Genetic and Environmental Explanations of Juvenile Violence in Advantaged and Disadvantaged Environments
This study tests the proposition derived from behavioral genetic theory that genetics and environmental variables have different effects across different environments. I examine the effects of intellectual imbalance [performance IQ (P) significantly greater than verbal IQ (V)] a variable assumed to be heritable to some extent, and love deprivation, a composite variable consisting of various indices of parental abuse and neglect, on violent delinquency within different socioeconomic status (SES) environments. The findings are consistent with behavioral genetic theory, in that love deprivation could not explain any unique variance in violent delinquency after P > V explained all that it could in the advantaged environment (49.5%), and P > V could not explain any unique variance in the disadvantaged environment after love deprivation explained all that it could (28.8%). It was also found that love deprivation explains a highly significant 30.5% of the variance in P > V among SES-disadvantaged subjects, thus supporting those who posit that environmental disadvantages contribute significantly to intellectual imbalance.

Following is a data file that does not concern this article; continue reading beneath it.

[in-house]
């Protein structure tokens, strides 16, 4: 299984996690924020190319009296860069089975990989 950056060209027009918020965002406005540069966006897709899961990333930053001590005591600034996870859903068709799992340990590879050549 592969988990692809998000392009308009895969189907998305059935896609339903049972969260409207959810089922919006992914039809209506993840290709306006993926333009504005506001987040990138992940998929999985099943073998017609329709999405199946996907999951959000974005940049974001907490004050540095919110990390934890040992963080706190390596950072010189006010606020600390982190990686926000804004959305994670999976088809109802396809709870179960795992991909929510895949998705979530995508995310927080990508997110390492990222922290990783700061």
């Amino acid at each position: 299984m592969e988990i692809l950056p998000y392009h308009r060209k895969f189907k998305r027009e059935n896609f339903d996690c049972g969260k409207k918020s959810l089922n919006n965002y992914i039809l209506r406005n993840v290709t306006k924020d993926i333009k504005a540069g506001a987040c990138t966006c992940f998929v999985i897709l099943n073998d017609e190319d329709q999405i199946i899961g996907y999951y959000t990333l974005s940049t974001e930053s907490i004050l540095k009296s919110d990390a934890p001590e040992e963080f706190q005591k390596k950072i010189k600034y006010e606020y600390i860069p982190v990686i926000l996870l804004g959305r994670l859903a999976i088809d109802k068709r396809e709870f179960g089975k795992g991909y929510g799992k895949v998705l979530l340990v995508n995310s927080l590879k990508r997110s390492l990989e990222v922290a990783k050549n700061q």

Walsh, Anthony. (1992). "Genetic and Environmental Explanations of Juvenile Violence in Advantaged and Disadvantaged Environments". Aggressive Behavior, 18(3), 187-199.